Selah and the Spades Movie Review
There is a certain type of movie I truly hate to review: the type that fails to grab me early on, ultimately feeling like an endless slog regardless of the running time. Amazon’s new straight-to-Prime release Selah and The Spades falls squarely in this unflattering category.
The feature debut of writer/director Tayarisha Poe, Selah and The Spades is set in a private boarding school where the student body is split into five sections. Selah (Lovie Simone), a senior, runs the Spades, who supply alcohol and pills to other students. With graduation looming and her right-hand man Maxxie (Jharrel Jerome) distracted, she turns to newcomer Paloma (Celeste O’Conner) to pass on her wisdom and power.
However, Selah sort of sucks at letting go of said power.
The movie is marketed as a “searing character study” involving “teenage politics,” but Selah, at the very least, indicates that those two don’t work very well together. As a character study, it isn’t very searing, and as an examination of teenage politics, it simply isn’t compelling.
The heightened, perhaps exaggerated world of a school where teachers and administrators are nearly nonexistent sets the stage for some potentially explosive intrigue, but Poe shows she has little interest in exploring the dynamic between the five factions--to the degree that she probably shouldn’t have even bothered to introduce them in the first place.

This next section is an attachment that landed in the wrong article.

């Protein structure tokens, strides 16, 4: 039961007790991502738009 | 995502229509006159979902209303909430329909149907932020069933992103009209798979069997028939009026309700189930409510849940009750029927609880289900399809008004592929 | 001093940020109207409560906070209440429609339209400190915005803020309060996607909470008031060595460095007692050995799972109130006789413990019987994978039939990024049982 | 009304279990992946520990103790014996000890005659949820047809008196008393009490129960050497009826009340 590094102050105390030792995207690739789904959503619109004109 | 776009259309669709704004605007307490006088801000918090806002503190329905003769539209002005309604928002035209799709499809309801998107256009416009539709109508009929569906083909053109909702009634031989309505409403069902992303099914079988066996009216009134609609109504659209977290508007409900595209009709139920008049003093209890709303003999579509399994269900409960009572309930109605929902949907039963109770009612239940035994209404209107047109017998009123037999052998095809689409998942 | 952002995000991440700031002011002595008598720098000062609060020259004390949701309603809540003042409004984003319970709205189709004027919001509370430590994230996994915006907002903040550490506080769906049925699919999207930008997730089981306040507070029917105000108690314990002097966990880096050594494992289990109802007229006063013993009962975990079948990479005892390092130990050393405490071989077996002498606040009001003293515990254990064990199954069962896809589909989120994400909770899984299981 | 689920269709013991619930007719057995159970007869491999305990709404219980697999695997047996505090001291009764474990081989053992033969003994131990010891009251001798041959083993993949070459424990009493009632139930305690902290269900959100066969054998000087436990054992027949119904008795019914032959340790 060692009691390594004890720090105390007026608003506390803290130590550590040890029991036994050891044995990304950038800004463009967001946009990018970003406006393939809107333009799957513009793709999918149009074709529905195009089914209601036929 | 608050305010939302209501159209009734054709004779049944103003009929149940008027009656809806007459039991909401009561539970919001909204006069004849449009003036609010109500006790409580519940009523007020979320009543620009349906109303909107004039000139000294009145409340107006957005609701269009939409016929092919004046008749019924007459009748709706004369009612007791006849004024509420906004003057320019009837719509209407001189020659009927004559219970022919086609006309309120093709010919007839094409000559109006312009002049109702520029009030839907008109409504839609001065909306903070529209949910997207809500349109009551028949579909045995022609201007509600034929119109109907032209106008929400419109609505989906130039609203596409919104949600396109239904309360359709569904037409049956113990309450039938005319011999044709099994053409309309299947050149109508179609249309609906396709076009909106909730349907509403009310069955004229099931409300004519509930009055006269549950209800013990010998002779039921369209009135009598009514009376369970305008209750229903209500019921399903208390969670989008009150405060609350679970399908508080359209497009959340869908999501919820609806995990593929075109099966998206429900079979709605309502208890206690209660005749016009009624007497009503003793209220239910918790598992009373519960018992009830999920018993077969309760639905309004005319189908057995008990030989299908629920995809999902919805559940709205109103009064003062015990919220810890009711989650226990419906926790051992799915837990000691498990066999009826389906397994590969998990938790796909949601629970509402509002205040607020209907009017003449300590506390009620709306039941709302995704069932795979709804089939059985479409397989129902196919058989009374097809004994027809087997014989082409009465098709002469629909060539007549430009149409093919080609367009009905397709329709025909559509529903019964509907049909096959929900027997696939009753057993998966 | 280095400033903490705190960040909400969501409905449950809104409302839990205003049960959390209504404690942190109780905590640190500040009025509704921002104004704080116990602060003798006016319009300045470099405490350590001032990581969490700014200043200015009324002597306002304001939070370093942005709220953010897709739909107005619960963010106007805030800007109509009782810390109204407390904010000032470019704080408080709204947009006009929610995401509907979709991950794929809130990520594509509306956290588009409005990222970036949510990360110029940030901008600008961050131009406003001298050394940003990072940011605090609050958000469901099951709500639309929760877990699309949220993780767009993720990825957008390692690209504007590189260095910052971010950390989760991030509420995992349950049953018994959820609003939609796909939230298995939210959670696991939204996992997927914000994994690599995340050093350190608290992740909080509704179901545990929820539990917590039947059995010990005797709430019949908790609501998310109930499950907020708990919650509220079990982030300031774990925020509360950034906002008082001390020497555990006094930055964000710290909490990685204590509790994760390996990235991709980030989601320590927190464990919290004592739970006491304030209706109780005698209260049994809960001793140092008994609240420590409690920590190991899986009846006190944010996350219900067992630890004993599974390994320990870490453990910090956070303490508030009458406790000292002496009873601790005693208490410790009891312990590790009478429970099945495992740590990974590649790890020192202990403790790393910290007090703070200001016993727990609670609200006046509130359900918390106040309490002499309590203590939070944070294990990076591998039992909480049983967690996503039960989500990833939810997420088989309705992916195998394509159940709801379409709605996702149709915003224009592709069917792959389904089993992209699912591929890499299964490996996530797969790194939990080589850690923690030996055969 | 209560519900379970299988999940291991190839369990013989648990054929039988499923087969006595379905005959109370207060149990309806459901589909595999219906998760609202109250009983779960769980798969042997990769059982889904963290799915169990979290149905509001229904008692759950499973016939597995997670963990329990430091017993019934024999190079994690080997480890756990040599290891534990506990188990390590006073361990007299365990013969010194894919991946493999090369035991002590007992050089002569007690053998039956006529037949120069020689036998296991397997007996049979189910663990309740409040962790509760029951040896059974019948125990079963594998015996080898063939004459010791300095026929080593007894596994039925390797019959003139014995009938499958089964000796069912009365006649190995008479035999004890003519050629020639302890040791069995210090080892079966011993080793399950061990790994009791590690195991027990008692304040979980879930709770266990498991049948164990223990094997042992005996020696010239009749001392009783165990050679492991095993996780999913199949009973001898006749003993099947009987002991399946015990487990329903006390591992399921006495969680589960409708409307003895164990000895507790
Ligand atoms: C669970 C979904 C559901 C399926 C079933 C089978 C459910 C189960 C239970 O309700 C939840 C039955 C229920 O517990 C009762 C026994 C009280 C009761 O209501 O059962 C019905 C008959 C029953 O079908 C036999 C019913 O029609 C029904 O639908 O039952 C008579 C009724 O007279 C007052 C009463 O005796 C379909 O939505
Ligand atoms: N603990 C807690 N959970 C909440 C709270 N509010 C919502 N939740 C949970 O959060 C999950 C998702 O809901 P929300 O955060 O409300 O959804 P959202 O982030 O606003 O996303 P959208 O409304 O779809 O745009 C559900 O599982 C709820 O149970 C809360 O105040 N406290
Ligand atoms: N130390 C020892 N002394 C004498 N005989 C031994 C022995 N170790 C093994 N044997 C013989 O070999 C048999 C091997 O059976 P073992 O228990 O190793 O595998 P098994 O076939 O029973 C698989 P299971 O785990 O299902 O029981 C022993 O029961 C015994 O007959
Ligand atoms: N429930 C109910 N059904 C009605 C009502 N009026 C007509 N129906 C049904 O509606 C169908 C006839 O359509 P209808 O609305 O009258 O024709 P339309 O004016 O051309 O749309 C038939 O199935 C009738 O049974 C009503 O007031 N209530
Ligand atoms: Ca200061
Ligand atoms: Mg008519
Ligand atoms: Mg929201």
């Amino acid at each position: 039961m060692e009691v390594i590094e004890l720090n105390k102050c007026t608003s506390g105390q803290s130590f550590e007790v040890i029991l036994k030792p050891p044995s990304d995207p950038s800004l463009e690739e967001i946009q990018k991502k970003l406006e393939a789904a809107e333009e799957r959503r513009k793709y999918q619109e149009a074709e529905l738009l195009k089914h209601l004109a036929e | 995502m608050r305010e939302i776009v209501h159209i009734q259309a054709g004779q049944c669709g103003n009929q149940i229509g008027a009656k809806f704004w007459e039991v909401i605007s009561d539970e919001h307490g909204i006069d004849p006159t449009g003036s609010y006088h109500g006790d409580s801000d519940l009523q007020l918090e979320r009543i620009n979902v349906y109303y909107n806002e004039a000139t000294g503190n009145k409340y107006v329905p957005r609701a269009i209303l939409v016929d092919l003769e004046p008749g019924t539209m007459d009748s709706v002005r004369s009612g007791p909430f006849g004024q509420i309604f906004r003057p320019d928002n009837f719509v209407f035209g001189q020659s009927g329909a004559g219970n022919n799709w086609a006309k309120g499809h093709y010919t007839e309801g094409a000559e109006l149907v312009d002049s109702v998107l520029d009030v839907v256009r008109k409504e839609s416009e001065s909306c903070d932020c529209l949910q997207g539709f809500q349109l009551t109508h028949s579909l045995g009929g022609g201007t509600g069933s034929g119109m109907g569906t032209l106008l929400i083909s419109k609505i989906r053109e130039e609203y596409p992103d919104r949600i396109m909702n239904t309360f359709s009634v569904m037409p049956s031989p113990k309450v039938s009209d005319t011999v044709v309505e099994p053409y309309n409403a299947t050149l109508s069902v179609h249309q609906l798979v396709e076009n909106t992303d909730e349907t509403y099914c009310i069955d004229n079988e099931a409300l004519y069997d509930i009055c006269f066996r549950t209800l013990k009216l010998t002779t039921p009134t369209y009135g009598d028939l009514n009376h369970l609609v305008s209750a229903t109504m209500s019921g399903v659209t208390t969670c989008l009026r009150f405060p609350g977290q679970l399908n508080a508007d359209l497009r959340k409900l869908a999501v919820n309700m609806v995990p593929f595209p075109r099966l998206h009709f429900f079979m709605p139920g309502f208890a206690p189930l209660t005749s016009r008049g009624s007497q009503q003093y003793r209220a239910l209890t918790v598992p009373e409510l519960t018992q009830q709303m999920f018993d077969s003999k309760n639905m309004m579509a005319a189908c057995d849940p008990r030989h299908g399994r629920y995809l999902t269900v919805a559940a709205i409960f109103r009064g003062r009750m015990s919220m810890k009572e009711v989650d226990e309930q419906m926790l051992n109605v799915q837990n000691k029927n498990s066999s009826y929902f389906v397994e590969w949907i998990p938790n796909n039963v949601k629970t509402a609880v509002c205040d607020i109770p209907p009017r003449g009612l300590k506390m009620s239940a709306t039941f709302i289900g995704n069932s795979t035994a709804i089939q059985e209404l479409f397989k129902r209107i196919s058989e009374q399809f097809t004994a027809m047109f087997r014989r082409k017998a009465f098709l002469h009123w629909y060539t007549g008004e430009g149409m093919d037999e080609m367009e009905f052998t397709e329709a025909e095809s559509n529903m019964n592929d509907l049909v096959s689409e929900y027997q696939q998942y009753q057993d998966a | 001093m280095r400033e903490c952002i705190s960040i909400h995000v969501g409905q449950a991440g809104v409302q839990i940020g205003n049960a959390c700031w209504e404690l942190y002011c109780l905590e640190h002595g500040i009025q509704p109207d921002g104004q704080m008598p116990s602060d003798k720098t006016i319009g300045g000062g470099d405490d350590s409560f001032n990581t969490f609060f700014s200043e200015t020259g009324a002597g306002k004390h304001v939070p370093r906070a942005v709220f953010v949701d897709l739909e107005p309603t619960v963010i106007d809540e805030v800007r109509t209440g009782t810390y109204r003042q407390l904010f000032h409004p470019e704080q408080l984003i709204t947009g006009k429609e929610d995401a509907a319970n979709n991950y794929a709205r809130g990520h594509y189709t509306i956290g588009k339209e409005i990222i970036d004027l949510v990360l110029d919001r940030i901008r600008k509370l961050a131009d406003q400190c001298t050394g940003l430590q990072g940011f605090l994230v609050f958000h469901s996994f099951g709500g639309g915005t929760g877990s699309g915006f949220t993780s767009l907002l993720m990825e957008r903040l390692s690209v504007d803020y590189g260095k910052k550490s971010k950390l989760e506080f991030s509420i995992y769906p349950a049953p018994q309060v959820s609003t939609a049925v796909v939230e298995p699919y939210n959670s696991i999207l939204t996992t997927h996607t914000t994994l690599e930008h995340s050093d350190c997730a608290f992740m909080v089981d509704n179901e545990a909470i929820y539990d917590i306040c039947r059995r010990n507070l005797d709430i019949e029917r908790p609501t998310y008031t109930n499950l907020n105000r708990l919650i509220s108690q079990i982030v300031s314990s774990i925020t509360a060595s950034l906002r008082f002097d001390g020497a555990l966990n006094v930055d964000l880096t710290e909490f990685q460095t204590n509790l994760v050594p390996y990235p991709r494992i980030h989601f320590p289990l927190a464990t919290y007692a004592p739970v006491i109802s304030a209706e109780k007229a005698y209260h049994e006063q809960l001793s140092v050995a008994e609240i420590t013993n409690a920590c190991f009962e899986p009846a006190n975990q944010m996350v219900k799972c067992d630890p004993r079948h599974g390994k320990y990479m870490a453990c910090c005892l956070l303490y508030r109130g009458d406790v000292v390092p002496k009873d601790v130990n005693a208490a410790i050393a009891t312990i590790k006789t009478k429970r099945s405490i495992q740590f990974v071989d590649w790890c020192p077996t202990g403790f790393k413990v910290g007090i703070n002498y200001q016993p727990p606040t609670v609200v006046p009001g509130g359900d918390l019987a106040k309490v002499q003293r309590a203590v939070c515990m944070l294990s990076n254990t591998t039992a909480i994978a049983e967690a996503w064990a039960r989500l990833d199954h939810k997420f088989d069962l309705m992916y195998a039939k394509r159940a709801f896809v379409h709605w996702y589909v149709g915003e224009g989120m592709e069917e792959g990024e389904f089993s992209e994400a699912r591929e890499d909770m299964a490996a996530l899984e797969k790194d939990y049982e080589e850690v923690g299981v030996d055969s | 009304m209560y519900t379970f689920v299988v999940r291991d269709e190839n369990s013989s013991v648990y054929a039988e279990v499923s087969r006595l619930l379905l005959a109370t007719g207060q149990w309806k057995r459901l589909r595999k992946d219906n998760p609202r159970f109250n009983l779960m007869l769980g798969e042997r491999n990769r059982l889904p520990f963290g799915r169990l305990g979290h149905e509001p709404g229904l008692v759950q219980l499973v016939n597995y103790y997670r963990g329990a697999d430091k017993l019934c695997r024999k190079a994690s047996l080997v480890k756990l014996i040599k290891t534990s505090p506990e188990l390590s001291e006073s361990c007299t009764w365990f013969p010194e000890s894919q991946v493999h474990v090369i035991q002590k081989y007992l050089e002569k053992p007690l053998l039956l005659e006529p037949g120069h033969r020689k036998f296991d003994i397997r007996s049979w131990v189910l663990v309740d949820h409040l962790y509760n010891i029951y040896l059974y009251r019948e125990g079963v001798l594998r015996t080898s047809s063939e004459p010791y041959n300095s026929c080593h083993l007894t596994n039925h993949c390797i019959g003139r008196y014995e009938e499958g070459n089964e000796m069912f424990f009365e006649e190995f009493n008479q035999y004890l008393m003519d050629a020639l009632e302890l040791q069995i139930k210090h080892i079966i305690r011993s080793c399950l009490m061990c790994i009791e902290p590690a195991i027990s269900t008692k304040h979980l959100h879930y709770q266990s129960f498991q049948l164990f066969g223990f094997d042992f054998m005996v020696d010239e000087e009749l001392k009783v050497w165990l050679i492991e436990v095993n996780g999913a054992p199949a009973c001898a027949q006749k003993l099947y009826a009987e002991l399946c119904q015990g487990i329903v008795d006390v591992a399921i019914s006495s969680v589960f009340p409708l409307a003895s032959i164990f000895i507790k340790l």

Poe’s real focus and passion lies in Selah herself, hence the title. That’s all fine and good, but Selah’s journey isn’t a particularly fun one. Selah herself is wholly unlikeable, and her slow realization and ultimate acceptance of lost power is about as interesting to watch as paint drying in the rain. The entire film lacks spark and energy.
It’s a shame, because Poe has assembled a fine cast. Simone is terrific as Selah all things considered, and O’Connor is equally good. Jerome (Moonlight) isn’t utilized to his full potential.
I hate to slam a filmmaker’s debut, and with Selah and The Spades you can see Poe has a lot of potential. But the story lacks a hook, let alone an argument as to why someone should invest 90 minutes in it. Sadly, it never clicks--never even shows life--which makes those 90 minutes feel very, very long. And certainly not worth it.
Review by Erik Samdahl unless otherwise indicated.